Google is a wonderful tool for information-gathering, especially on health matters, current affairs, historical data and so on. Quite often, Dr Google gives me everything that I want to know. I have been spoilt.
Just yesterday, I realized that Google still doesn’t know everything and that I will need to consult with Vincentian subject matter experts to get information on things relating to St Vincent and the Grenadines, and by extension, to me.
The Demise of the Garinagu language in St Vincent and the Grenadines
The language of the Garinagu is alive and still used, 225 years after these surviving Vincentians were exiled to Central America. It is estimated that more than 200,000 persons still speak the language in Honduras, Belize and Guatemala. What I don’t know is whether here in St Vincent, the language abruptly died in 1797 or whether there was a concerted effort by the colonial masters to ensure that it did not linger too long into the 19th century. Do you know? Further, do you think that your family name and lineage, your historic language and culture, are as important to you as your passport?
Anglicization of the names of the East Indian arrivals in 1861
I am aware that many of the Indian indentured servants had changed their surnames when they arrived in Trinidad and Guyana, so as to declare a higher level of “pedigree” within the caste system that they had left behind. However, their surnames remained very much Indian. It was also applicable to those who went to Grenada, St Lucia and Jamaica. But not so in the case of St Vincent. How come there are no Patels, Reddys, Ramsinghs nor Sankars? Of course, we also know that the only Owusu, Nkrumah, Addo and Mensah are ex-medical students who may still be resident here.
The role of the Churches vis-à-vis the Colonial Government in educating our children – What was the deal?
I am old enough to remember when, in Kingstown, the only primary school established by the government was the Richmond Hill Government School. The free-tuition primary schools at the time, were founded by the Methodist, Anglican or Roman Catholic churches. The fee-paying schools were Kingstown Preparatory and Petersville Primary. Later, the government added Lodge Village and Stoney Ground in the 1960s.
Dotted across the country were primary schools started by the churches – Methodist more so than any other. Dr JP Eustace did heroic work in instituting three secondary schools. The Anglicans also established three secondary schools – Bishops College Kingstown, Bishops College Georgetown and Bequia Anglican High. The Catholics gave us two convent schools along with St Martin’s Secondary. The Seventh Day Adventists educated us through the Mountain View Academy.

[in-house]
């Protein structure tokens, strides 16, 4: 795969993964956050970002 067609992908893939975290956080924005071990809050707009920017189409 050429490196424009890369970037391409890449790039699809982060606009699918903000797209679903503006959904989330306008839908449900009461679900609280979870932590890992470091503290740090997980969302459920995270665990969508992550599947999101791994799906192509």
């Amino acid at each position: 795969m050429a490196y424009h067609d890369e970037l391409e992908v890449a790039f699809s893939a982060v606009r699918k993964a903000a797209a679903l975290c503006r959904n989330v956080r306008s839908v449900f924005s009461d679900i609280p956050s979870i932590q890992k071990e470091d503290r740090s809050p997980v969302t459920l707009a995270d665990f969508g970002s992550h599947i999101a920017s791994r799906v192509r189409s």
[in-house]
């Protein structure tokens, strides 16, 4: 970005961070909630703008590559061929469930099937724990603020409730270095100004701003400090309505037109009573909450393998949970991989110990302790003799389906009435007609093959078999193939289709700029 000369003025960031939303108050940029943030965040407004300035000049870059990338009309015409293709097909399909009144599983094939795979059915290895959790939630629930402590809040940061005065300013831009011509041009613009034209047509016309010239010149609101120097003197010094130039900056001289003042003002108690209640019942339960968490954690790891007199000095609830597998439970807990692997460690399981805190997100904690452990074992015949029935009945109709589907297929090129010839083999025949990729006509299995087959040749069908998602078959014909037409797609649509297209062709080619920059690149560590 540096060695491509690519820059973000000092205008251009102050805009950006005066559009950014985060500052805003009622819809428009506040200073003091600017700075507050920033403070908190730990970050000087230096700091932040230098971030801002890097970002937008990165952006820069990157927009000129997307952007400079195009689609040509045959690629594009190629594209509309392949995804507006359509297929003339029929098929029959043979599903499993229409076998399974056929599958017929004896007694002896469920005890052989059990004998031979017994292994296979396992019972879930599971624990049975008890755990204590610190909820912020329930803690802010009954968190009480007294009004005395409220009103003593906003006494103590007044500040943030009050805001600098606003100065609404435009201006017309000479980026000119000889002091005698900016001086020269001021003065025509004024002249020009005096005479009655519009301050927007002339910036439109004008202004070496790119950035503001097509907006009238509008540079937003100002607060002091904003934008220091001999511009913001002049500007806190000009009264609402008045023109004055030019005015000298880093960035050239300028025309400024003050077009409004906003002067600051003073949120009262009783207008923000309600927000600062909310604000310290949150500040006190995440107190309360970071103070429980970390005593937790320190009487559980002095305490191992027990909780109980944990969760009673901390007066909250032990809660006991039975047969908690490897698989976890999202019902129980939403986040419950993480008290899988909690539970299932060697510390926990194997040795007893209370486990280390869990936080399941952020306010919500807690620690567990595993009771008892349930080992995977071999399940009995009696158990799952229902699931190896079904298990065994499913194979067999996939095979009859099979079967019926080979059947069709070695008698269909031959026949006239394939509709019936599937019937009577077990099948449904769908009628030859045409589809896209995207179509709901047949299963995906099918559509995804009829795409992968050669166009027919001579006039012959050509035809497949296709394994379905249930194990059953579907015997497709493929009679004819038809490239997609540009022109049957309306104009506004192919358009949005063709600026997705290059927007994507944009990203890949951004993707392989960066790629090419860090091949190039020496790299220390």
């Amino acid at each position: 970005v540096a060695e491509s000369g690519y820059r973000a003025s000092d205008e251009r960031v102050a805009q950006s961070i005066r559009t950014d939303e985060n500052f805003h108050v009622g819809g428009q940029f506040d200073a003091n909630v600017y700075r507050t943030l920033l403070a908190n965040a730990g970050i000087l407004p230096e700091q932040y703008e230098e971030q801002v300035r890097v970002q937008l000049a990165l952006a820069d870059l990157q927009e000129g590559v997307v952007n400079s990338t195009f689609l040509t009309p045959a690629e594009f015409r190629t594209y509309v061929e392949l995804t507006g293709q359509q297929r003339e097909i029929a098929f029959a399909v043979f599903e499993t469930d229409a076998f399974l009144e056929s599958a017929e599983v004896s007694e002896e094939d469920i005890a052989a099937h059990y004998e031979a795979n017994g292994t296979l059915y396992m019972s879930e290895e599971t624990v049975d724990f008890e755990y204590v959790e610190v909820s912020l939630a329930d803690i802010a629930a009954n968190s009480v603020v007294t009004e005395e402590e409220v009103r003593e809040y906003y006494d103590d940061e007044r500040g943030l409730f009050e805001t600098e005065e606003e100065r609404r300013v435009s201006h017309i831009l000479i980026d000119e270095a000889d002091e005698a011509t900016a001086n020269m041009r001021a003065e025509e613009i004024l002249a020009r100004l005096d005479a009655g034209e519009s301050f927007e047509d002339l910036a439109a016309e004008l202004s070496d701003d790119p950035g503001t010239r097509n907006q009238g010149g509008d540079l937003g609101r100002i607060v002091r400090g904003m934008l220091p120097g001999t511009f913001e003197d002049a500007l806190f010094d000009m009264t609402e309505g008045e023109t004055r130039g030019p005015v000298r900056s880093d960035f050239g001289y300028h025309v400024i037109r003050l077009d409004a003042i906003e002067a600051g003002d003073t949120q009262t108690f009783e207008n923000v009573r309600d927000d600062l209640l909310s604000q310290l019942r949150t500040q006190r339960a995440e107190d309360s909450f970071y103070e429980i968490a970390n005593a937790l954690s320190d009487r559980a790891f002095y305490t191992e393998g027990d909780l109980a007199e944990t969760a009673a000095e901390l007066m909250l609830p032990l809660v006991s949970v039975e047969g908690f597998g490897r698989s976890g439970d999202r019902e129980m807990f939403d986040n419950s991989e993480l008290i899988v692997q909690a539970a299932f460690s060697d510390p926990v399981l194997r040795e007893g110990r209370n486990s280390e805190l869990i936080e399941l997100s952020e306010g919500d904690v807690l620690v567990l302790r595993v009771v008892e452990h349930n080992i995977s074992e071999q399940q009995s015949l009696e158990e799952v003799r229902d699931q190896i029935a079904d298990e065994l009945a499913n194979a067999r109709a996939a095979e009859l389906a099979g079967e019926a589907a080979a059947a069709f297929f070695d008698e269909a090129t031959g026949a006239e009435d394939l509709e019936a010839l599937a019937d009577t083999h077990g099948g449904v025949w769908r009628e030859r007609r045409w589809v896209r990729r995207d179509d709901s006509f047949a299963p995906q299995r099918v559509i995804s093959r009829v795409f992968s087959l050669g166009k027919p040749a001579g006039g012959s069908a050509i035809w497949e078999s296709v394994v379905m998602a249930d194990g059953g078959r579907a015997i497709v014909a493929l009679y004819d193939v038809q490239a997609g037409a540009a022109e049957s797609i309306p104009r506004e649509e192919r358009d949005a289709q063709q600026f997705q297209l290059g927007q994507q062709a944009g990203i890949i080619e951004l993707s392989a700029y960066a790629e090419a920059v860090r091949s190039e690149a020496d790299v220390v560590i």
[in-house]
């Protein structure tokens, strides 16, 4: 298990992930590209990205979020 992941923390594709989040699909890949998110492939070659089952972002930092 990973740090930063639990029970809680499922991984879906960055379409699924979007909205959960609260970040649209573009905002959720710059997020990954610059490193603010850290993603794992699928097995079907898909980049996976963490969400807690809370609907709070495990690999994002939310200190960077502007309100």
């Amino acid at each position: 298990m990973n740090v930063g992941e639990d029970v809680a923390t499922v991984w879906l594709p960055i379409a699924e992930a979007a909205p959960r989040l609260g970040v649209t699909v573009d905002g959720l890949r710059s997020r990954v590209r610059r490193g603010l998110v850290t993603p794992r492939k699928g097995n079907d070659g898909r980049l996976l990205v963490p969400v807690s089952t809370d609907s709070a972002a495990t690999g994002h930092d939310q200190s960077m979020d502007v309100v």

The colonial government built the Boys Grammar School in 1908 and the Girls High School followed in 1911. Back then, if you didn’t make it into one of these two schools, you had to continue your education for a year or two in a primary school and then thereafter, out you go to face a ‘brave new world’. The Junior Secondary Schools came (with the help of the Canadian government) in the post – statehood period – i.e. circa 1969. Secondary education then began to take a different and far more beneficial turn.
I want to know what was the thinking of the colonial government in the 19th and most of the 20th century, regarding the education of our youth. Didn’t they think that young black, East Indian, Callinago, Portuguese or poor-white children deserved a formal education? What was the arrangement between the government and the traditional churches?
As a footnote, the appointment of the first native-Vincentians to head the Girls’ High School and the Boys’ Grammar School didn’t take place until more than seven decades after they were established – in the persons of Sister Philomena Anderson and Mr Stanley Campbell. Or am I wrong?
My grandmother’s birthdate
I want to know when my grandmother was born. I also want to get information about her parents. I am told if I go to the Registry of Births and Deaths, I may be viewed contemptuously as if I am trying to finagle some fraudulent passport scheme.
To get information on my long-deceased grandmother, I need to provide specific information about her mother, who didn’t even make it to see the 20th century! While we have the option of using Ancestry.com and 23 and me to know more about our family lineage, how do we go about making the most of the local Registry?
There are so many things that I don’t know and I need your help. I hope you don’t mind if I return soon and ask for your further assistance. In the meantime, please comment on any of the topics above, on The Searchlight’s Facebook page.